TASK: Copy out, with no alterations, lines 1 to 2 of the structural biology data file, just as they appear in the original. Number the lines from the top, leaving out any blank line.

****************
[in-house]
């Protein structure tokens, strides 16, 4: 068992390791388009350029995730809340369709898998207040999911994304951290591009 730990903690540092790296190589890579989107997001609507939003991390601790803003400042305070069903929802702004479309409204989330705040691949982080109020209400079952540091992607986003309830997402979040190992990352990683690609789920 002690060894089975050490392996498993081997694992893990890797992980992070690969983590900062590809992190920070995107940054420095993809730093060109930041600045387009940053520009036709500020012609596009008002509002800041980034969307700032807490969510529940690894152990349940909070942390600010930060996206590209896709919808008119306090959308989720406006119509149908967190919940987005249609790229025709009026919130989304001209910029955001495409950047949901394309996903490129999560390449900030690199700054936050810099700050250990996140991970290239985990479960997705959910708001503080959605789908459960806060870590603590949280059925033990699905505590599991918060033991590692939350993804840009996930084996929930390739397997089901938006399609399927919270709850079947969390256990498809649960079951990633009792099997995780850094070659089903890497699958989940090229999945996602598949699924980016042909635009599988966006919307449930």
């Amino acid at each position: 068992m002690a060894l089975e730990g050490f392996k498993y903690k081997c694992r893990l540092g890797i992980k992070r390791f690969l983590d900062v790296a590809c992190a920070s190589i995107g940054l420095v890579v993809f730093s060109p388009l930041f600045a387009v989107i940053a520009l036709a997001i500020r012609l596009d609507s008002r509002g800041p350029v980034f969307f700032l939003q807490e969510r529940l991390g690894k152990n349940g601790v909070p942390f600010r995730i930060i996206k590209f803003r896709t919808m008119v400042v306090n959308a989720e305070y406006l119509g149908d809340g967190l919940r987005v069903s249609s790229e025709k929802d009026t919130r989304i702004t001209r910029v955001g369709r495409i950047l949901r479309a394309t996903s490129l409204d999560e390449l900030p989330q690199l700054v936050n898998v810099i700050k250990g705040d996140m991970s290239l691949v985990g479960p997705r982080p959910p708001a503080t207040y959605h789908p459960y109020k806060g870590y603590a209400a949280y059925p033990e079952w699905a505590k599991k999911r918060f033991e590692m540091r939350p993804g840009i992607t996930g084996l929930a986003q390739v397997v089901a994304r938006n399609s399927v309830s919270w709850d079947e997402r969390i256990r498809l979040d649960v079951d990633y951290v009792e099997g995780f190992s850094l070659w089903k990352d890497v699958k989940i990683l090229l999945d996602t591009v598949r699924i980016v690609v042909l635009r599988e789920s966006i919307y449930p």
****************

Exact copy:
[in-house]
């Protein structure tokens, strides 16, 4: 068992390791388009350029995730809340369709898998207040999911994304951290591009 730990903690540092790296190589890579989107997001609507939003991390601790803003400042305070069903929802702004479309409204989330705040691949982080109020209400079952540091992607986003309830997402979040190992990352990683690609789920 002690060894089975050490392996498993081997694992893990890797992980992070690969983590900062590809992190920070995107940054420095993809730093060109930041600045387009940053520009036709500020012609596009008002509002800041980034969307700032807490969510529940690894152990349940909070942390600010930060996206590209896709919808008119306090959308989720406006119509149908967190919940987005249609790229025709009026919130989304001209910029955001495409950047949901394309996903490129999560390449900030690199700054936050810099700050250990996140991970290239985990479960997705959910708001503080959605789908459960806060870590603590949280059925033990699905505590599991918060033991590692939350993804840009996930084996929930390739397997089901938006399609399927919270709850079947969390256990498809649960079951990633009792099997995780850094070659089903890497699958989940090229999945996602598949699924980016042909635009599988966006919307449930």